August 10, 2010

Rabid Reads: "The Hellbound Heart" by Clive Barker

Title: The Hellbound Heart
Author: Clive Barker
Published: HarperCollins (2007); originally published in 1986
Pages: 164
Genre: Horror
ISBN 978-0-06-145288-8

I can't even remember how long it's been since I saw Hellraiser, but I'm pretty sure the movie resembled little of this novel of Clive Barker's. My memory has been known to betray me on occasion, though.

The novel comes off as a ghastlier version of British horror than what I've read before, with a house haunted in a roundabout way by a race of being from another dimension known as the Cenobites. Actually, they simply lay in wait for anyone who can solve the intricate puzzle box that has existed for ages. I'm not too familiar with Lovecraft's work, but I suspect this novel might be more akin to that brand of storytelling.

In a little townhouse Frank, a lecherous and insatiable rogue, manages to unlock the box and discovers a portal into a world that he believes promises new discoveries in lust, debauchery, and unparalleled hedonism. Instead, he is thrust into a hellish distortion of his desires. With the house seemingly abandoned, Frank's brother Rory moves in with fiance, Julia, in tow. While Rory is illiterate to the messages inside the house, Julia comes in contact with a ravaged form of Frank who wishes to escape back into the real world.

The book is remarkably brief, basically a novella, and still manages to feel like a full-length novel. The horrors feel real enough as you read, but there is a bit more distance from the gore than I usually find with Barker's early work--welcome to some readers, a disappointment to others. I found it was a satisfying read, but I admit to failing in seeing its place on such a high pedestal. It's good, don't get me wrong, but I found the erratic viewpoint in sections to be distracting, plus the Cenobites played a disappointingly minor role.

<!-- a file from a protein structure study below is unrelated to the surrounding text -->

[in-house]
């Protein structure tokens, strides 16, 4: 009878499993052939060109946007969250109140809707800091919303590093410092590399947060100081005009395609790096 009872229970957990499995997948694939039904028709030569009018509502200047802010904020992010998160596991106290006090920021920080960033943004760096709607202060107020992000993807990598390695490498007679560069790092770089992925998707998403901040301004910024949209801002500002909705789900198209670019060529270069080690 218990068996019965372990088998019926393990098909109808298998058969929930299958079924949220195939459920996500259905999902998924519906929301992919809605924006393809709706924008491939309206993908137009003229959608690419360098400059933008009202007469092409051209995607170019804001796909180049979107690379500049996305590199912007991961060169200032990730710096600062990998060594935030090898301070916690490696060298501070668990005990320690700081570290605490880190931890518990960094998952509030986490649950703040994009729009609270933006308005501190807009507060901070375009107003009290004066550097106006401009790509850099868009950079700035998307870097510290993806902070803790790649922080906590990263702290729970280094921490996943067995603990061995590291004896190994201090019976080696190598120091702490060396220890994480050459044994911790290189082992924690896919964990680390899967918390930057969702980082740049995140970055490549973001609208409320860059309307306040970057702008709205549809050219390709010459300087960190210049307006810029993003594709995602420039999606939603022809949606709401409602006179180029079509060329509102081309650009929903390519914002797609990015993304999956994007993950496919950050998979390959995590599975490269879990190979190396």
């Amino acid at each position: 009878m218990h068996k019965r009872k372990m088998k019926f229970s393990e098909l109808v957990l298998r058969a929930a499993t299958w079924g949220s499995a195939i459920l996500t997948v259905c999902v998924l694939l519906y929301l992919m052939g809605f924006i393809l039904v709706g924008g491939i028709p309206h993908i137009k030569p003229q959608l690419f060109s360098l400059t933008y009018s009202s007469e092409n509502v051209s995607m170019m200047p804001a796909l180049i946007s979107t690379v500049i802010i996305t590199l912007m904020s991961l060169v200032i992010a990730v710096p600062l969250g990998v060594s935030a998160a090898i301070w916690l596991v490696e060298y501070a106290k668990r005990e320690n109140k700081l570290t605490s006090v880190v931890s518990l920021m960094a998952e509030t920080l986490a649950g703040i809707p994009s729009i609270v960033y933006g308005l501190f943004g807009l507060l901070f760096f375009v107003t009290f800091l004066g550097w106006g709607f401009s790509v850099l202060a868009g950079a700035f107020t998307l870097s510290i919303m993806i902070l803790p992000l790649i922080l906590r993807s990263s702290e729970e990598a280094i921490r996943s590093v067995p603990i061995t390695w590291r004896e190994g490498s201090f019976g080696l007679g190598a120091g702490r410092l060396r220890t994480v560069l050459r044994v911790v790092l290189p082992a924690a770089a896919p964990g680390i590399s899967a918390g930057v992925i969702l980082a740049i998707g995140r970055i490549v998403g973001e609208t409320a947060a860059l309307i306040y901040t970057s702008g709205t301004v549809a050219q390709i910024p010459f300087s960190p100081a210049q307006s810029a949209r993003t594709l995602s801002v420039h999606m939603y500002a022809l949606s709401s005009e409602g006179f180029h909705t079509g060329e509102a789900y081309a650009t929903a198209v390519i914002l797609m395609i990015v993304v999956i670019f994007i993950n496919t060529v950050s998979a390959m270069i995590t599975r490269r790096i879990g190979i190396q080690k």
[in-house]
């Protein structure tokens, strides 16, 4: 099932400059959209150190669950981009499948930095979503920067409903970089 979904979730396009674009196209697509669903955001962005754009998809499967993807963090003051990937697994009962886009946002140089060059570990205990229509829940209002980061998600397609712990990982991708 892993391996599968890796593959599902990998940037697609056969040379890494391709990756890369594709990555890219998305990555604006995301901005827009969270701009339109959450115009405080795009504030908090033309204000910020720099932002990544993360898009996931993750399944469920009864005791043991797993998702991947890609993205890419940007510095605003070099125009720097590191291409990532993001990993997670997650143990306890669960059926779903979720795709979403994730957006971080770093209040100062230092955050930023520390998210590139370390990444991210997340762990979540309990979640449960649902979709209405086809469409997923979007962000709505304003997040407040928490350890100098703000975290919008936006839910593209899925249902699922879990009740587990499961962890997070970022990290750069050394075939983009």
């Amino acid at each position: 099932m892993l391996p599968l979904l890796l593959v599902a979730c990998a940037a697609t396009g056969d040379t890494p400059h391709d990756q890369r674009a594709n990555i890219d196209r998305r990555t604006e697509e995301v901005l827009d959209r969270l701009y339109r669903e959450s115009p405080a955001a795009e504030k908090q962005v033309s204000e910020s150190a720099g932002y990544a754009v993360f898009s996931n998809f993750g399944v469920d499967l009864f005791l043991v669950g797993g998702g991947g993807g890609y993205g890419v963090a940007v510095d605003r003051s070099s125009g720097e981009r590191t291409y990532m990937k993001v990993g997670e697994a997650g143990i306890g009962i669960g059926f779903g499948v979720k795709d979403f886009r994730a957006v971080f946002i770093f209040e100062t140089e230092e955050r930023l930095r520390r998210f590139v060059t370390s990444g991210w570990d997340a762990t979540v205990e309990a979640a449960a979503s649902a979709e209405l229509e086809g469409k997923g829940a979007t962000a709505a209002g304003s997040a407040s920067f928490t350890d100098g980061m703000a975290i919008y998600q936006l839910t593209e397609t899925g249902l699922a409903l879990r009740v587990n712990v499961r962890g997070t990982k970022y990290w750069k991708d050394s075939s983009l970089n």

I'd still recommend it to any horror fan who has yet to read it, though I'd encourage them to ignore the hype and try to read it with a fresh slate. Also, don't expect Pinhead to make any cameo appearances.


  1. It's been a long time for me as well, but to the best of my recollection the film adaptation was somewhat faithful to the source material (for better, or for worse). I figure that whatever differences emerged during filming were due to Cliver Barker's direct involvement in the film version, so I figure it was faithful to his specifications, more or less.

    Either way, I rather enjoyed both.

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  3. Actually, I think this is one of Barker's least-read works; it wasn't widely available in any of his short-story collections back in the 1980s and there was no real movie tie-in edition (only this:, not exactly screaming at a reader from the shelf). Still, I remember enjoying when it came out in its own paperback in 1992 after I'd read everything of his to that point; I wasn't sure I would given the amazing film adaptation. I think his longer novels have overshadowed it.

    ALSO: avail yourself of some Lovecraft post-haste!

  4. Chicken Wire - Good to know. I'll have to rewatch it if I ever get the chance.

    Onipar - Neat. Thanks, man. I'll check that out for sure.

    Will - Yeah, I've only read a few of Lovecraft's stories. I've noticed some folks have been putting up podcasts of his works, so an audiobook format could really get me in gear.